/*
 * HSE speed from the board files.
 */
#define STM32_HSECLK                        8000000U
/*
 * Excerpt of the mcuconf.h needed to calculate the AHB and APBx speed.
 */
#define STM32_SW                            STM32_SW_PLL
#define STM32_PLLSRC                        STM32_PLLSRC_HSE
#define STM32_PLLM_VALUE                    8
#define STM32_PLLN_VALUE                    360
#define STM32_PLLP_VALUE                    2
#define STM32_HPRE                          STM32_HPRE_DIV1
#define STM32_PPRE1                         STM32_PPRE1_DIV4
#define STM32_PPRE2                         STM32_PPRE2_DIV2

We can observe that the main clock switch is set to PLL (STM32_SW set to STM32_SW_PLL) and the prescaler of the AHB is set to 1 (STM32_HPRE set to STM32_HPRE_DIV1). This indicates that the CPU runs at the speed of the PLL. Referring back to the PLL block diagram, the formula is:

PLL_{CLK} = \frac{PLL_{SRC}}{PLL_{M}} \cdot \frac{PLL_{N}}{PLL_{P}}

Since the source here is set to HSE (STM32_PLLSRC set to STM32_PLLSRC_HSE) and the speed of the external crystal is 8 MHz, as stated by the constant STM32_HSECLK, we have:

PLL_{CLK} = \frac{8 MHz}{8} \cdot \frac{360}{2} = 180 MHz

Thus, the entire AHB domain, including the CPU, DMA, and memories, operates at 180 MHz.

Peripheral

What about a peripheral? Peripherals are organized into APB domains, and a microcontroller with many peripherals may have multiple APB domains. The first step is to determine which APB domain a specific peripheral is connected to and then identify the prescaler of that APB. Since the APB is driven by the AHB, the speed of the peripheral will be a fraction of the CPU speed, depending on the APB prescaler value.

For example, let’s examine the SDP-K1 and determine the speed of the clock fed to the SPI1. The first thing to do is to note that the STM32F469 has two APBs, namely APB1 and APB2. The primary question, then, is which APB the SPI1 is connected to. To find this information, open the User Guide for the STM32F469 and check the Reset and Clock Control chapter. Ideally, you would find a diagram that shows the complete clock tree, but if that is not available, you can use an alternative approach by checking the bitfields of the clock enable registers. These registers contain information about which peripherals are connected to which APB.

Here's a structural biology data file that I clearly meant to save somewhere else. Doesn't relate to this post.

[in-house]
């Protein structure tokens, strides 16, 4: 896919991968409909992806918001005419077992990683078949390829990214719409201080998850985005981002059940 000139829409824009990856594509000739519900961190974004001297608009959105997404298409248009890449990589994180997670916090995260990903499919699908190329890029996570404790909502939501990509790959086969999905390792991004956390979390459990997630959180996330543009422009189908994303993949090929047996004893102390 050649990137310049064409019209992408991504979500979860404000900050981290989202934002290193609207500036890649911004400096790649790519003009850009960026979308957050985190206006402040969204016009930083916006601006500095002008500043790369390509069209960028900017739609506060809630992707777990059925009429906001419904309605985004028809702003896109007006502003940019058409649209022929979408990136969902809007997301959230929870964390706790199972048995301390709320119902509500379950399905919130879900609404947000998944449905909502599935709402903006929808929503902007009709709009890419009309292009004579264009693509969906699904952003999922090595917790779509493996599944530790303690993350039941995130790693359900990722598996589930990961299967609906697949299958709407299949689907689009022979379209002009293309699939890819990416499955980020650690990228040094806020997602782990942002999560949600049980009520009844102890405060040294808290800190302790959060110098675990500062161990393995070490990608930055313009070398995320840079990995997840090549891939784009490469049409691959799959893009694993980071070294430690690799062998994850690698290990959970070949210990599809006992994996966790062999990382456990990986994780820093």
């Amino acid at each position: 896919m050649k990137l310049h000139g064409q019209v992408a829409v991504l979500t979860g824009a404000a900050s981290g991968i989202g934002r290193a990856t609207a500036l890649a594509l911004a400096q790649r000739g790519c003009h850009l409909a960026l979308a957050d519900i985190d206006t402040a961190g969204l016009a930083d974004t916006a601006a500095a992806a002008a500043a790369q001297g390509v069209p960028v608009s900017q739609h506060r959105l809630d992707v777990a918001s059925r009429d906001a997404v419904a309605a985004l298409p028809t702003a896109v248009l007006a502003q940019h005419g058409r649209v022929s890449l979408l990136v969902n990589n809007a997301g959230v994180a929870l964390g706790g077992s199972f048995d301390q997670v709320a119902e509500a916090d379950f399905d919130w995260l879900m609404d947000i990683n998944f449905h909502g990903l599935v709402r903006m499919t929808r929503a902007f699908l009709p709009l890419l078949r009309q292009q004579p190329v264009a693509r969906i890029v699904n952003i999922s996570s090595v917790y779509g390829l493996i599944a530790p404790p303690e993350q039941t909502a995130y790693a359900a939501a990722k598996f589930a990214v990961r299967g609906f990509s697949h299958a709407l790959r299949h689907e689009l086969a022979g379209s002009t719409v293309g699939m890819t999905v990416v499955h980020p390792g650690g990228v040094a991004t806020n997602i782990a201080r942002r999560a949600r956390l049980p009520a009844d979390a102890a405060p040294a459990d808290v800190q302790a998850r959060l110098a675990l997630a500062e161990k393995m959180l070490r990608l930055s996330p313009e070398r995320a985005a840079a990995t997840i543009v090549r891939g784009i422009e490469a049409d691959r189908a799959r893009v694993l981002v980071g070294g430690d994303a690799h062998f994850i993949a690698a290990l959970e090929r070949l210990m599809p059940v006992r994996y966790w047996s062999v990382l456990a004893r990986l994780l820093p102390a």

A screenshot of the APB2 clock enable register

In this case, the SPI1 is connected to the APB2 that according to the configuration in the mcuconf is prescaled by 2 (STM32_PPRE2 set to STM32_PPRE2_DIV2).

/*
 * HSE speed from the board files.
 */
#define STM32_HSECLK                        8000000U
/*
 * Excerpt of the mcuconf.h needed to calculate the AHB and APBx speed.
 */
#define STM32_SW                            STM32_SW_PLL
#define STM32_PLLSRC                        STM32_PLLSRC_HSE
#define STM32_PLLM_VALUE                    8
#define STM32_PLLN_VALUE                    360
#define STM32_PLLP_VALUE                    2
#define STM32_HPRE                          STM32_HPRE_DIV1
#define STM32_PPRE1                         STM32_PPRE1_DIV4
#define STM32_PPRE2                         STM32_PPRE2_DIV2

In other words, any peripheral connected to APB1 is fed with a clock that runs at 45 MHz (i.e., 180 MHz divided by 4), and any peripheral connected to APB2 is fed with a clock that runs at 90 MHz (i.e., 180 MHz divided by 2). It is important to note that this does not necessarily mean the peripheral is running at that exact speed, as each peripheral typically has its own internal prescaler for more granular control. However, the speed of the main clock does influence the maximum attainable speed for a peripheral.

Conclusions

To conclude, understanding the clock tree and clock domains in ARM Cortex-based microcontrollers is crucial for the proper functioning and optimization of embedded systems. This article has provided insights into the various clock sources, including internal and external oscillators, and the significance of PLLs in generating higher-frequency clock signals. We have also explored the AHB and APB clock domains and their impact on the performance of different components within a microcontroller.

By comprehending the clock configuration and its influence on the system and peripheral speeds, designers can make informed decisions when configuring and optimizing their embedded systems. This knowledge is particularly vital when dealing with peripherals, as their maximum attainable speed is directly impacted by the clock tree configuration.